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Maintaining the Integrity of the Brake Lining Assembly

Brake safety is an issue that everyone is concerned about. Motorists want the assurance that the brakes on their vehicles are safe and dependable. Installers want to be sure the brake parts they install on their customers’ vehicles are well-built, reliable and trouble-free. And most brake suppliers want to offer products that are engineered to deliver the best possible value, performance and safety.

Most brake products today are safe, and many have been rigorously tested in the laboratory and in the field to make sure there are no surprises down the road. But normal wear and tear and time all take a toll on brake system components, and eventually some of these components have to be replaced.

Brake pads and shoes are both wear items that can only last so long. One concern with these type of products is how to maintain the integrity of the lining assembly for the service life of the linings. The friction lining on a disc brake pad is mounted on a steel backing plate. The plate provides stiffness and rigidity, and allows the caliper to squeeze the pads against the rotor.

One way manufacturers attach the pad to the steel backing plate is with rivets. For many years, this allowed remanufacturers to rebuild disc brake pads. But today, remain disc brake pads are not as common.

Though rivets have long been used to attach the pads, they do have some drawbacks. One is that using rivets requires punching holes in both the pads and backing plate. Over time, these holes can become a focus point for stress cracks that may cause the pads to flake apart or even separate from the backing plate.

Another limitation with using rivets to hold the pads in place is that over time rivets can loosen up. This can cause unwanted vibrations and noise.

The rivet heads are recessed in the pads, but their installed height still limits the amount of overall wear the pads can tolerate before replacement becomes necessary. Once the pads are worn down to the rivet heads, the rivets can score the rotors. And if the rivet heads are worn completely off, there’s not much left to hold the pads in place.

Another common method of attaching pads to their backing plates is using a high temperature adhesive. Bonding the pads to the backing plates eliminates the need to punch rivet holes, so theoretically the pads can tolerate more wear before replacement becomes necessary. Bonding also, in theory, reduces the risk of the pad coming loose because of rivets stretching or wearing off. But over time, the combination of corrosion and high temperatures may cause the adhesive to lose strength. If the adhesive fails, the pad will delaminate and separate from its backing plate. Fortunately, this doesn’t happen very often.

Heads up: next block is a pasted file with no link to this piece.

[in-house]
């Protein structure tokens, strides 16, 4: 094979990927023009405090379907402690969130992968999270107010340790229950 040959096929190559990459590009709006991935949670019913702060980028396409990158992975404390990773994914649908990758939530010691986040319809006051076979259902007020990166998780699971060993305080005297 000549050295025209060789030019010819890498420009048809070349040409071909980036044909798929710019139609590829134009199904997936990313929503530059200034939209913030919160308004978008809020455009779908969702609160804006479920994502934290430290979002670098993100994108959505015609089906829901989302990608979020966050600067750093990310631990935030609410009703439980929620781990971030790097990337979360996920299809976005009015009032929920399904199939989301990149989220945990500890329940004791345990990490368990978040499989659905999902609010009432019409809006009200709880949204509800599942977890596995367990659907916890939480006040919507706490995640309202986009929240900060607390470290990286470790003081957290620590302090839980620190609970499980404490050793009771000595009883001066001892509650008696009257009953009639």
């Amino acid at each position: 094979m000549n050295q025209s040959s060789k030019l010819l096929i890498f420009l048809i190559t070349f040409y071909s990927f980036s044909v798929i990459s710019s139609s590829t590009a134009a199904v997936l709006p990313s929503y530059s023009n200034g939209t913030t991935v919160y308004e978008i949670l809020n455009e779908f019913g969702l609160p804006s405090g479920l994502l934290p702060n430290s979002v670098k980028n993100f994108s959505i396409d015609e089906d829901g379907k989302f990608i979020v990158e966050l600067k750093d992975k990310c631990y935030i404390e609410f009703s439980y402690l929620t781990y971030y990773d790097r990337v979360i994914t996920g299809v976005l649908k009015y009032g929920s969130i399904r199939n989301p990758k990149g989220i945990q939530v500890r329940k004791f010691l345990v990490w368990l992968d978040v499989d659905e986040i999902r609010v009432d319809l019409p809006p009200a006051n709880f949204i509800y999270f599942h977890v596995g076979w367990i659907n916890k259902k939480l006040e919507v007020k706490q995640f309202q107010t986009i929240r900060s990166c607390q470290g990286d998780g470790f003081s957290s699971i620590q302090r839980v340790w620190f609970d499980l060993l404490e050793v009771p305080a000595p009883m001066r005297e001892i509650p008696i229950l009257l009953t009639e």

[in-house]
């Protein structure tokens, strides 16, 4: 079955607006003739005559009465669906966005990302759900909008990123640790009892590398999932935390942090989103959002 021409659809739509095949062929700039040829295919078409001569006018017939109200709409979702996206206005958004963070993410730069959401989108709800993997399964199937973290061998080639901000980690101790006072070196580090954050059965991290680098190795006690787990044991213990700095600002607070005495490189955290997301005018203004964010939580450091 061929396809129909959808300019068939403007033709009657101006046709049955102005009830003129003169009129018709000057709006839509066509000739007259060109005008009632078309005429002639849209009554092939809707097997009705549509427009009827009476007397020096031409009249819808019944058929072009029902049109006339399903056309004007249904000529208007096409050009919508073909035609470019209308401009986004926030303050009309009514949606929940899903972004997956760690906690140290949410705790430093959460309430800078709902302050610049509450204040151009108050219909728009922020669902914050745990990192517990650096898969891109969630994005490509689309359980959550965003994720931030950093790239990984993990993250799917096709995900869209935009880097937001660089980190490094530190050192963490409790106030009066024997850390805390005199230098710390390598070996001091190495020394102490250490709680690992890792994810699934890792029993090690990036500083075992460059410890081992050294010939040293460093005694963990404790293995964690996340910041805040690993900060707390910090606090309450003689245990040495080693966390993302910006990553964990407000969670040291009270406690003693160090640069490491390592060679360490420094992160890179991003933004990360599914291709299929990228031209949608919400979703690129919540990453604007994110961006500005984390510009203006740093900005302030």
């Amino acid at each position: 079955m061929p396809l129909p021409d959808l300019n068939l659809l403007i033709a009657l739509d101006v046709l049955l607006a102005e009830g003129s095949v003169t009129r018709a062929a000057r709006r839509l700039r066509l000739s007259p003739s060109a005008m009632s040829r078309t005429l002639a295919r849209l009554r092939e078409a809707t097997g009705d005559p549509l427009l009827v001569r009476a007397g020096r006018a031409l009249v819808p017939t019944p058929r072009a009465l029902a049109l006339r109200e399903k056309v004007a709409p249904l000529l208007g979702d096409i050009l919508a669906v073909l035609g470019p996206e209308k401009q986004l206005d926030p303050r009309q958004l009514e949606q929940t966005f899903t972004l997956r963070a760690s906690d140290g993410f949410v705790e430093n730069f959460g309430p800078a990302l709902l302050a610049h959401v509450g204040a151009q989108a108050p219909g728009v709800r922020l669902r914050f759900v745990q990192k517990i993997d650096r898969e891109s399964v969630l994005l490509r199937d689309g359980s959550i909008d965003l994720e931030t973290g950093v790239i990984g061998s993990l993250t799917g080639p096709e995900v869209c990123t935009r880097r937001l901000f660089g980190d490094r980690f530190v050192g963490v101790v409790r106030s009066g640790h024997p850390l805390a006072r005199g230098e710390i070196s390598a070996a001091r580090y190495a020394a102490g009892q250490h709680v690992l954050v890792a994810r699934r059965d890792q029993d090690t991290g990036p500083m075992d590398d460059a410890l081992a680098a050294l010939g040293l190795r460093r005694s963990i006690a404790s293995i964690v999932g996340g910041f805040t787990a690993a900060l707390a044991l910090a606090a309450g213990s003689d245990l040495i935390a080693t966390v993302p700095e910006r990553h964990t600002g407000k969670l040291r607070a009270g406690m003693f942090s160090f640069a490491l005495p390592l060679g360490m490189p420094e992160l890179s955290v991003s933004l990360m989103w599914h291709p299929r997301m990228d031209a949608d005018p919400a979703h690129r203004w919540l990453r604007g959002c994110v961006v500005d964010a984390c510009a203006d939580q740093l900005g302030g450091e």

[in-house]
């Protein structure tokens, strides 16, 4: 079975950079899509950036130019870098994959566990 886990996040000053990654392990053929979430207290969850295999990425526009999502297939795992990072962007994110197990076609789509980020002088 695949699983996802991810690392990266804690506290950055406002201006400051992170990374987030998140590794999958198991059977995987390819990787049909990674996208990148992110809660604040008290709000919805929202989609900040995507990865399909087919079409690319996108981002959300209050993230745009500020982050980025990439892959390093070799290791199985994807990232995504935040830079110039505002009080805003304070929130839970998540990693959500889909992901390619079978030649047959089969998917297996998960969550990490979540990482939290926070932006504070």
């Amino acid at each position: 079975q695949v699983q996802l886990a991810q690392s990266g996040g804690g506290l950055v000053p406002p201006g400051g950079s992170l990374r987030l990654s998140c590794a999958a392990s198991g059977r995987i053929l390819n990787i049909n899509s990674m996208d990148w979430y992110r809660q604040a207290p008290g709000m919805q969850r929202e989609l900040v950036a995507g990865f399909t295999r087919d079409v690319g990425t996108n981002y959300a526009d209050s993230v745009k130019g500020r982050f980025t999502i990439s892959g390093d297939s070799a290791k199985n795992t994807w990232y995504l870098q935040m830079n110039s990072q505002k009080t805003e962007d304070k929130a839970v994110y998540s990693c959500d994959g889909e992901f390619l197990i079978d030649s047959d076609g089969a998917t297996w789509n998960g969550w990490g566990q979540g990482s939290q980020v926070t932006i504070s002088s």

Molding pads is another method of mounting the friction material to the backing plate. Integrally molded pads are made by pressing, heating and curing the friction material right on the backing plate. To get the friction material to stick to the plate, a combination of adhesives and some type of mechanical lock is often used. One type of mechanical lock is to have holes in the backing plate so the friction material fills the holes when the pad is molded. This creates a mechanical link to the plate as well as a chemical bond.

The latest approach, though, is to eliminate the adhesive altogether and go with a purely mechanical locking system.

One such mechanical locking system for molded pads is the NRS system. It relies on dozens of tiny curved hooks that project from the surface of the backing plate. Some of the hooks face one way, and some the opposite way. The shape, distribution and angle of the hooks act almost like Velcro to provide maximum adhesion between the plate and friction material. Consequently, the strength of the bond becomes a function of the strength of the friction material itself.

The hooks only project about 1/16th of an inch above the surface of the plate, so the pads can wear quite a bit before the tops of the hooks are exposed. Even then, tests have shown that the hooks cause no damage to the rotor. Because of their small size and distribution, they act as if they are part of the friction material and actually help increase braking performance.

Many brake systems today are having to handle heavier loads and higher operating temperatures. Understanding how each brake pad is constructed allows technicians to make educated purchase decisions for their customers.


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